[I also wrote this before I listened to the news and heard our Ambassador to Libya was killed along with three "security personnel" and what I'm now wondering is why we're outsourcing and privatizing the protection of our embassies and ambassadors instead of using our military like we used to? Especially since we have military all over the world anyway. Would a contingent of marines large enough to deal with what can be expected in whatever country in terms of governance and radicalism have been able to hold off the attackers? My guess is definitely.]

Monday, September 10, 2012


[The first one my daughter Caitlin posted and I have no idea how accurate the science is but the idea is brilliant. I can't remember where I first saw the second one, equally brilliant and more succinct.]

Sunday, September 9, 2012


I've been meaning to write about this BBC America dramatic show that began running a few weeks ago. I had the idea I already did, but when I checked the archives I didn't see it. COPPER is set in the Manhattan of the mid-1800s, beginning during The Civil War. The main character is a detective, which were known as "coppers" because of the coppers badges they wore on their otherwise civilian clothes.

Turns out the two competing police forces in Manhattan had joined forces and the unformed ones we mostly associate with the period were from one force and the un-uniformed detectives were from the other. The hero is a Civil War veteran, as well as an ex boxing champ, who saved the life of a wealthy Manhattanite whose father then got our man appointed as a detective. Our hero can often be sensitive and caring but at times his heroics can also be casually brutal and insensitive.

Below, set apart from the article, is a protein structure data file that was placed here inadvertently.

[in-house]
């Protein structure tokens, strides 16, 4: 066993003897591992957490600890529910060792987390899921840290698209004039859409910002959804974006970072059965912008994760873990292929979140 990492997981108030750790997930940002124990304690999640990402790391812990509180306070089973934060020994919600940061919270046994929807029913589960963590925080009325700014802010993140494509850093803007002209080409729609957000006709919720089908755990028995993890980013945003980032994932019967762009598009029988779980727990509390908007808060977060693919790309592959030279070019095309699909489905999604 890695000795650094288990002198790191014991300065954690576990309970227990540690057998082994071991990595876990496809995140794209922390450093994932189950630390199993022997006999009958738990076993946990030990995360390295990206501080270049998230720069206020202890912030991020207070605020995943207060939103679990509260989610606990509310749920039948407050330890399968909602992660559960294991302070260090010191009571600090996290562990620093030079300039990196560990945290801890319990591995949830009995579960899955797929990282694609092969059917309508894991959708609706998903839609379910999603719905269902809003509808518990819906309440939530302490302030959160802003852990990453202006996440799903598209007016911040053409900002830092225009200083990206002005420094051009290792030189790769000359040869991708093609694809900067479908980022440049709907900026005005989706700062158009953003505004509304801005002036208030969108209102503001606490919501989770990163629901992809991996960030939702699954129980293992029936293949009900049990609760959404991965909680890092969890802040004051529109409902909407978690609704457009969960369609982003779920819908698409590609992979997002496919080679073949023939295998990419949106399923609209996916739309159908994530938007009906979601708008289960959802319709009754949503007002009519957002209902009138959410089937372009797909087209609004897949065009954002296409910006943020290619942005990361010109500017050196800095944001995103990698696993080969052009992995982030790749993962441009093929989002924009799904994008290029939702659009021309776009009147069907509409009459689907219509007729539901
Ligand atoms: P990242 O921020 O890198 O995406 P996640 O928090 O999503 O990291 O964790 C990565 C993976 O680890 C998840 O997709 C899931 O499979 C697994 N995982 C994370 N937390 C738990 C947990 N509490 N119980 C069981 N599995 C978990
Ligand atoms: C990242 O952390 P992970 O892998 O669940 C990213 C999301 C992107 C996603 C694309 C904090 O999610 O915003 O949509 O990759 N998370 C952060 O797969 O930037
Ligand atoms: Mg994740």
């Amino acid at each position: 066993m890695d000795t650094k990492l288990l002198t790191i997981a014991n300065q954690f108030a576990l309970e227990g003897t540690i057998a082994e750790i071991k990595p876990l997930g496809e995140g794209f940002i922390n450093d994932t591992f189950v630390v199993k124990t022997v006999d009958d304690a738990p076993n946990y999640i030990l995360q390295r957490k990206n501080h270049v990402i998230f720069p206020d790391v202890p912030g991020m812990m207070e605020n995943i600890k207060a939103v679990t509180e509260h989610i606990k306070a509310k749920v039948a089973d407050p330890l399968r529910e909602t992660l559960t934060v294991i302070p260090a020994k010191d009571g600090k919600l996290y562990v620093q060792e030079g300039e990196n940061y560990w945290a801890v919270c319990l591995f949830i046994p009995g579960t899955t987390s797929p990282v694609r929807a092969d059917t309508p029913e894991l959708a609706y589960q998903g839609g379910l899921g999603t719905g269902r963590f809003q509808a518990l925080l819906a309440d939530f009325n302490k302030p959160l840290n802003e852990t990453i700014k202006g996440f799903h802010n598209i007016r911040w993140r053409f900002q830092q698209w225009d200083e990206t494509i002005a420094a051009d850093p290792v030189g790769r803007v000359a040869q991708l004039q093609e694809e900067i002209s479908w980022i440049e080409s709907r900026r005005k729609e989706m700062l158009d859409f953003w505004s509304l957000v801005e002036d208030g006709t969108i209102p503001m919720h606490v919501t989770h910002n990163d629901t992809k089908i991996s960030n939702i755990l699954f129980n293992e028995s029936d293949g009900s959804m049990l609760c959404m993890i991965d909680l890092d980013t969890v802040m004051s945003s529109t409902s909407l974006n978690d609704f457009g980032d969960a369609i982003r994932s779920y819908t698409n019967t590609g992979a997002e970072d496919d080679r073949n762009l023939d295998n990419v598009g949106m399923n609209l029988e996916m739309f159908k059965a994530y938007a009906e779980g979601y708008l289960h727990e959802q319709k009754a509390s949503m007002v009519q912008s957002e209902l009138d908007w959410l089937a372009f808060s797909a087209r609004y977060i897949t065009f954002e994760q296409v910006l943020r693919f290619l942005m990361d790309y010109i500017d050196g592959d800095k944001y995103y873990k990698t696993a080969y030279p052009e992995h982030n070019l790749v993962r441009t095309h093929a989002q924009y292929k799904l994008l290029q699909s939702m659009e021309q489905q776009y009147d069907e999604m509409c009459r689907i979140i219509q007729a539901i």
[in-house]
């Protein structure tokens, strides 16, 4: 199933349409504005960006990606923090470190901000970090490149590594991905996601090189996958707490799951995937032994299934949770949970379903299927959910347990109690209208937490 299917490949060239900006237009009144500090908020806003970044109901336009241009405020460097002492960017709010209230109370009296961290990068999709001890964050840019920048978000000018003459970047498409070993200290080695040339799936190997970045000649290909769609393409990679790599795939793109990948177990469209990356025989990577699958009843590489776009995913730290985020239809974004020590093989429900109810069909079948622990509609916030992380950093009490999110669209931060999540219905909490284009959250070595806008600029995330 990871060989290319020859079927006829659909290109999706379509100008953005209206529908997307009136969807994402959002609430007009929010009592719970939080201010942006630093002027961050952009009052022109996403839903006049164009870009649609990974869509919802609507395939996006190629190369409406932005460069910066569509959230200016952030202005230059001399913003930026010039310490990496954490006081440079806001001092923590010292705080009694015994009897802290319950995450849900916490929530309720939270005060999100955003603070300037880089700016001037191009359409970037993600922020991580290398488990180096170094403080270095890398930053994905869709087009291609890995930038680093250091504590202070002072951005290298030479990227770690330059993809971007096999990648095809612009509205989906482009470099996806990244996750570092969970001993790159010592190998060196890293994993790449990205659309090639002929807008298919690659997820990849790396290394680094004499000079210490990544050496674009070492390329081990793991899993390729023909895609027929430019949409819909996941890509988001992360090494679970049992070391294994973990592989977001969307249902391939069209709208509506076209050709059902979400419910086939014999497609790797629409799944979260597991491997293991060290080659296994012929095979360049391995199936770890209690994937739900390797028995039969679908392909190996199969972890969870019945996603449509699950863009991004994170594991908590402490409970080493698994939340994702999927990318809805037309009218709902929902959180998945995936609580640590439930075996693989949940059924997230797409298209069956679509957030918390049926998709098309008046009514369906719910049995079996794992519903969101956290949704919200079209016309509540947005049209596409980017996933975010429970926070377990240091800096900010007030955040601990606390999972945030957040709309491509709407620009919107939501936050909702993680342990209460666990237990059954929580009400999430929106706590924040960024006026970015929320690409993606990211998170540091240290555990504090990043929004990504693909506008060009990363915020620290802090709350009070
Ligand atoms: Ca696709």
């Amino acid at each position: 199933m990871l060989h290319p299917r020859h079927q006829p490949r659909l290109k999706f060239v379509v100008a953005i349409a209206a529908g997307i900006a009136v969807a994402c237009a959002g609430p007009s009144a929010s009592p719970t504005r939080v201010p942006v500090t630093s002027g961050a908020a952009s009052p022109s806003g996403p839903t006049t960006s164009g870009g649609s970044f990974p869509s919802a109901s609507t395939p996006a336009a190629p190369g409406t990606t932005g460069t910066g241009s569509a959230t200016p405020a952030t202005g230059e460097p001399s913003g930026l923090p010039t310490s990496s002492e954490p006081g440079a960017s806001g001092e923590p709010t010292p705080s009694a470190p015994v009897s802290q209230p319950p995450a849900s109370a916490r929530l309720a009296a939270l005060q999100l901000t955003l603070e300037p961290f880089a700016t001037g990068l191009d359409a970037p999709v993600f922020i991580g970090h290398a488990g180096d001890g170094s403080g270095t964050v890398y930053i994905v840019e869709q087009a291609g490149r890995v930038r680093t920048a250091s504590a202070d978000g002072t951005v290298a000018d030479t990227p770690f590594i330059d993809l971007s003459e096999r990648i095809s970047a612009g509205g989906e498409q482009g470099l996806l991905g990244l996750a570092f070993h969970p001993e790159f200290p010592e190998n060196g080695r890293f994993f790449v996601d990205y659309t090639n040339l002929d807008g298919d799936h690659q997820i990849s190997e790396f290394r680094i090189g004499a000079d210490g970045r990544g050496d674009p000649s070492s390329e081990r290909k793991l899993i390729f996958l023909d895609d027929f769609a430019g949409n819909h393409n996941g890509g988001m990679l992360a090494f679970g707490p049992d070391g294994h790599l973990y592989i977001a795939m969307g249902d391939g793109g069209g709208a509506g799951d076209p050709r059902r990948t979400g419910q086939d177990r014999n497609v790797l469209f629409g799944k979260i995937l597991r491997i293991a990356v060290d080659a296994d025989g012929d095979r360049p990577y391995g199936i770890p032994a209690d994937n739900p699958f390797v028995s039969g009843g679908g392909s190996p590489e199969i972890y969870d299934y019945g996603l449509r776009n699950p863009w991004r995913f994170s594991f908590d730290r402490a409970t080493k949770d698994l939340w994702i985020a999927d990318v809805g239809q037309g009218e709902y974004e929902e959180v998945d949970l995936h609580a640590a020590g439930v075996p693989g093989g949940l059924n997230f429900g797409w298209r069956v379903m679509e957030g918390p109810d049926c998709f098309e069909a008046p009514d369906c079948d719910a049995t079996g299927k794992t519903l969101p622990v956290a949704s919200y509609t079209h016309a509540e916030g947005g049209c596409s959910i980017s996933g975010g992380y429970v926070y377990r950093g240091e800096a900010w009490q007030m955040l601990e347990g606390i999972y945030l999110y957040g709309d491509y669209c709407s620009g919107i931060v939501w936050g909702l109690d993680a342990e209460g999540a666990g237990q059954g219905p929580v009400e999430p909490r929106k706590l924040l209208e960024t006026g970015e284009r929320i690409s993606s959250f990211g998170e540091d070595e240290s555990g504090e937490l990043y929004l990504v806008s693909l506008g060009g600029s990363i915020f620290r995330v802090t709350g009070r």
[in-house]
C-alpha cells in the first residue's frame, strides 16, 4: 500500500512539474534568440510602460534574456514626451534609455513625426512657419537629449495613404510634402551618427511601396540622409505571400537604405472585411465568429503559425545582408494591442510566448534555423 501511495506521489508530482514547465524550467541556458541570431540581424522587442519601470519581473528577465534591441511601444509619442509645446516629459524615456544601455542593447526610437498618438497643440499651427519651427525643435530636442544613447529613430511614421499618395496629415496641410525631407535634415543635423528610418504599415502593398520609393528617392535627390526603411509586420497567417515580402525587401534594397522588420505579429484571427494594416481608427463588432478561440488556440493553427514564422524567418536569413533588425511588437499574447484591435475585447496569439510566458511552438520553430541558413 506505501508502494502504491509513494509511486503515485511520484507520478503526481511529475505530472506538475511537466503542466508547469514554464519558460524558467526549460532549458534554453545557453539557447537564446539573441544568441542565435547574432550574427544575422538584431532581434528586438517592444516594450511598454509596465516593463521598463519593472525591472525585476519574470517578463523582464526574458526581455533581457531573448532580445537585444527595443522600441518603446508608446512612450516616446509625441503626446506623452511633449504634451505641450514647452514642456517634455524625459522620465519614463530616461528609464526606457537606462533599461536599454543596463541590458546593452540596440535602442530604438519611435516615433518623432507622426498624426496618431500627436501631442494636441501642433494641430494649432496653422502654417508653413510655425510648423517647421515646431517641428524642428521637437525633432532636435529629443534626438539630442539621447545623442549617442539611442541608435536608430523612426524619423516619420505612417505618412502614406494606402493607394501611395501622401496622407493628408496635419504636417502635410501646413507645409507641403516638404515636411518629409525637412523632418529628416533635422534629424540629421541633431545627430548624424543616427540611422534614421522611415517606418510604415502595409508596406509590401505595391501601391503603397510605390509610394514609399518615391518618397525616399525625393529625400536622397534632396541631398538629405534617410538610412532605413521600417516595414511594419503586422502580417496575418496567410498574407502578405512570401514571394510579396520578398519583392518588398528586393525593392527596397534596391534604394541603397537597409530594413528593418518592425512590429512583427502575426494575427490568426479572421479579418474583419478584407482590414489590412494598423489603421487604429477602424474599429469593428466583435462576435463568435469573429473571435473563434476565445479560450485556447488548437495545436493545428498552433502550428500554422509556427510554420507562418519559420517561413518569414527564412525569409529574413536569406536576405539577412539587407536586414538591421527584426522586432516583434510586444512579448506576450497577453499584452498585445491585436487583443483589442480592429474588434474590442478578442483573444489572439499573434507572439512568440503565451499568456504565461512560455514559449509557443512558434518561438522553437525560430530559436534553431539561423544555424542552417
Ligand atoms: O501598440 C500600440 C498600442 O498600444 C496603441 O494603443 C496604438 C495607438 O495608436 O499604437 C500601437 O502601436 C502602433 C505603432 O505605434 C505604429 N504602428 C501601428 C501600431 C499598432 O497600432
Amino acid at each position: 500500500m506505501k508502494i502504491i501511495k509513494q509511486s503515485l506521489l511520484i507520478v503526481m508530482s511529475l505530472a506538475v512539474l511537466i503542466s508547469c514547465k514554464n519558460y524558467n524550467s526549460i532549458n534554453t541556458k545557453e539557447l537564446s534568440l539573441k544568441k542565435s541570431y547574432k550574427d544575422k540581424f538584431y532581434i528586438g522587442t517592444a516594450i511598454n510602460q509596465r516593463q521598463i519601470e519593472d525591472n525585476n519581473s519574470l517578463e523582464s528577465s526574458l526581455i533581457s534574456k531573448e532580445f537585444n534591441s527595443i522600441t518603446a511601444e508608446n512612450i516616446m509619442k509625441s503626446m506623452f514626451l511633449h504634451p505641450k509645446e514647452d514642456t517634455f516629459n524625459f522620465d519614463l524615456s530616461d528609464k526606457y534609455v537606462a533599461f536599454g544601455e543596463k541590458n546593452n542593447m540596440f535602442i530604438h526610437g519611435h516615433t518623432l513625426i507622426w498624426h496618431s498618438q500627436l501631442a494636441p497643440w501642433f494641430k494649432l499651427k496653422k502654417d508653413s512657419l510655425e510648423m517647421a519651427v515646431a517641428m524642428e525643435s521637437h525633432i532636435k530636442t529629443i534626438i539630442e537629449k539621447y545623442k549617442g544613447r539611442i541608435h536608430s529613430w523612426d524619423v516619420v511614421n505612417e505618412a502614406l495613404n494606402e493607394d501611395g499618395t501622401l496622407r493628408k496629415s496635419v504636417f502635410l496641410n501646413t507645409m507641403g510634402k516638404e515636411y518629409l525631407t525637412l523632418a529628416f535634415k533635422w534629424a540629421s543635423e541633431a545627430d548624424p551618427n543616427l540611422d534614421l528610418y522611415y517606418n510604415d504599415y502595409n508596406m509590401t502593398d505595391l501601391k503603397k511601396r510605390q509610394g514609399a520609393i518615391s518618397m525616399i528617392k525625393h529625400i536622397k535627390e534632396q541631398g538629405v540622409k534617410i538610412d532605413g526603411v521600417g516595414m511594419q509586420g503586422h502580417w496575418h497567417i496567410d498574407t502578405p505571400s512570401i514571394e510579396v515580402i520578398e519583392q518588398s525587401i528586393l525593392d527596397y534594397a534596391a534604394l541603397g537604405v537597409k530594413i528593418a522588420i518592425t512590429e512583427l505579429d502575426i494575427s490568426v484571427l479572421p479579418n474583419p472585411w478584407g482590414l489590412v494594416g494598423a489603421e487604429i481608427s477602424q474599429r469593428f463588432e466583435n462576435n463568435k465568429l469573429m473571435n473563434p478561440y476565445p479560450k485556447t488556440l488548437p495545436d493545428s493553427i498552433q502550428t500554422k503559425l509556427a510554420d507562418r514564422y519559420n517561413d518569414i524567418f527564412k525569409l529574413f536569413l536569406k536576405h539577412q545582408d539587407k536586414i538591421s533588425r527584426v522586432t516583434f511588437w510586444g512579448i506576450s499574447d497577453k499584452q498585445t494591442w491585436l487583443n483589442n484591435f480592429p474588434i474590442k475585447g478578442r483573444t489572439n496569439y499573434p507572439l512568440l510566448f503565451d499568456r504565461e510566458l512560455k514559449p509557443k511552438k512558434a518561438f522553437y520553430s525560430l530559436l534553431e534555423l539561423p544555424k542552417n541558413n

The period and the way its handled is a little reminiscent of Scorcese's GANGS OF NEW YORK but not as colorful. For budgetary and other reasons the sets are dark and cramped and mostly shot in what reads as sepia, like a photograph from those times, rather than the reality which Scorcese captured of the flamboyantly colored clothing and styles then.

The early episodes begin right after the days when GANGS OF NEW YORK ends, that is after the "draft riots" that paralyzed Manhattan and left many dead, including black New Yorkers who shared the poorest sections of New York with the immigrant Irish but ended being strung up by many of those same Irish when The Civil War dragged on and they kept being forcibly inducted into the army to fight.

One of the leads in the show is a free black doctor with forensic skills that our hero met in the war and relies on to help solve cases but has to pretend it's his own detective skills because using the knowledge of a black man would put both of them and their jobs in jeopardy. There is a bit too much sensationalism at times, but the hardness of the characters it comes from seems historically viable, and I so love the history of this period in New York that I'm able to overlook the sometimes seemingly contrived aspects of the plot because the details ring so true to my knowledge.

There's some fine acting as well, and from actors I don't know for the most part. I'll let you discover them for yourself, if you're interested. I know I am. I'm definitely hooked.

Saturday, September 8, 2012